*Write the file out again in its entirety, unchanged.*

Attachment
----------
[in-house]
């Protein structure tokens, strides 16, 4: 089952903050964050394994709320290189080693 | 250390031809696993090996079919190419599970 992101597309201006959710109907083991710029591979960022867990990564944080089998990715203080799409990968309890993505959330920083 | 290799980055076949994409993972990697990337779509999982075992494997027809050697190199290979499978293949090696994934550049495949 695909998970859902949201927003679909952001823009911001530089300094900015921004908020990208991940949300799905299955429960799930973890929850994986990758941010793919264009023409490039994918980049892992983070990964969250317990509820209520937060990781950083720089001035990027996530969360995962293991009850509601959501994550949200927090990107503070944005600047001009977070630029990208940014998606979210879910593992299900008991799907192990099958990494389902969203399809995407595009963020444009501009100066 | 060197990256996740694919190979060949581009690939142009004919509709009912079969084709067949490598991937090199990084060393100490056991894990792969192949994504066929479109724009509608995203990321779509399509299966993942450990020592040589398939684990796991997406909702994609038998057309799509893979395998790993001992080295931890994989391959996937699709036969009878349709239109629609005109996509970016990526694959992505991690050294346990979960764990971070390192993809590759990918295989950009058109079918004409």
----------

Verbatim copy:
[in-house]
């Protein structure tokens, strides 16, 4: 089952903050964050394994709320290189080693 | 250390031809696993090996079919190419599970 992101597309201006959710109907083991710029591979960022867990990564944080089998990715203080799409990968309890993505959330920083 | 290799980055076949994409993972990697990337779509999982075992494997027809050697190199290979499978293949090696994934550049495949 695909998970859902949201927003679909952001823009911001530089300094900015921004908020990208991940949300799905299955429960799930973890929850994986990758941010793919264009023409490039994918980049892992983070990964969250317990509820209520937060990781950083720089001035990027996530969360995962293991009850509601959501994550949200927090990107503070944005600047001009977070630029990208940014998606979210879910593992299900008991799907192990099958990494389902969203399809995407595009963020444009501009100066 | 060197990256996740694919190979060949581009690939142009004919509709009912079969084709067949490598991937090199990084060393100490056991894990792969192949994504066929479109724009509608995203990321779509399509299966993942450990020592040589398939684990796991997406909702994609038998057309799509893979395998790993001992080295931890994989391959996937699709036969009878349709239109629609005109996509970016990526694959992505991690050294346990979960764990971070390192993809590759990918295989950009058109079918004409």